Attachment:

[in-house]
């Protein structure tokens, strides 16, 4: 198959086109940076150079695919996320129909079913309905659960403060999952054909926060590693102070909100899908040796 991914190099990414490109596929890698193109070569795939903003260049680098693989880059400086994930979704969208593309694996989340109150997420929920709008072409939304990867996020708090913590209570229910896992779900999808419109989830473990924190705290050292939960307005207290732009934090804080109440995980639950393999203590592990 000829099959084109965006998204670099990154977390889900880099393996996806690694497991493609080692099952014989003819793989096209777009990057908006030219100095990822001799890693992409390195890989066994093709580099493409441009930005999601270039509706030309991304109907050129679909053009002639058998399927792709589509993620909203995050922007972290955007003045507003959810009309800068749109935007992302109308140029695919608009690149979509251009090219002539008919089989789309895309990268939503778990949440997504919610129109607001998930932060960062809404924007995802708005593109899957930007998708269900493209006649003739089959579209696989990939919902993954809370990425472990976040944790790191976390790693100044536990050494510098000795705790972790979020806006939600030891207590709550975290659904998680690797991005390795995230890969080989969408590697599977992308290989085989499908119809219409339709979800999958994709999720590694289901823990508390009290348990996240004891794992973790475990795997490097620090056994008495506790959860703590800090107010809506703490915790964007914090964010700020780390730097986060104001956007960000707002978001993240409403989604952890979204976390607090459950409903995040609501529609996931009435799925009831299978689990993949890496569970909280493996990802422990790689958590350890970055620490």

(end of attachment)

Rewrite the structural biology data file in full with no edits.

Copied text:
[in-house]
């Protein structure tokens, strides 16, 4: 198959086109940076150079695919996320129909079913309905659960403060999952054909926060590693102070909100899908040796 991914190099990414490109596929890698193109070569795939903003260049680098693989880059400086994930979704969208593309694996989340109150997420929920709008072409939304990867996020708090913590209570229910896992779900999808419109989830473990924190705290050292939960307005207290732009934090804080109440995980639950393999203590592990 000829099959084109965006998204670099990154977390889900880099393996996806690694497991493609080692099952014989003819793989096209777009990057908006030219100095990822001799890693992409390195890989066994093709580099493409441009930005999601270039509706030309991304109907050129679909053009002639058998399927792709589509993620909203995050922007972290955007003045507003959810009309800068749109935007992302109308140029695919608009690149979509251009090219002539008919089989789309895309990268939503778990949440997504919610129109607001998930932060960062809404924007995802708005593109899957930007998708269900493209006649003739089959579209696989990939919902993954809370990425472990976040944790790191976390790693100044536990050494510098000795705790972790979020806006939600030891207590709550975290659904998680690797991005390795995230890969080989969408590697599977992308290989085989499908119809219409339709979800999958994709999720590694289901823990508390009290348990996240004891794992973790475990795997490097620090056994008495506790959860703590800090107010809506703490915790964007914090964010700020780390730097986060104001956007960000707002978001993240409403989604952890979204976390607090459950409903995040609501529609996931009435799925009831299978689990993949890496569970909280493996990802422990790689958590350890970055620490």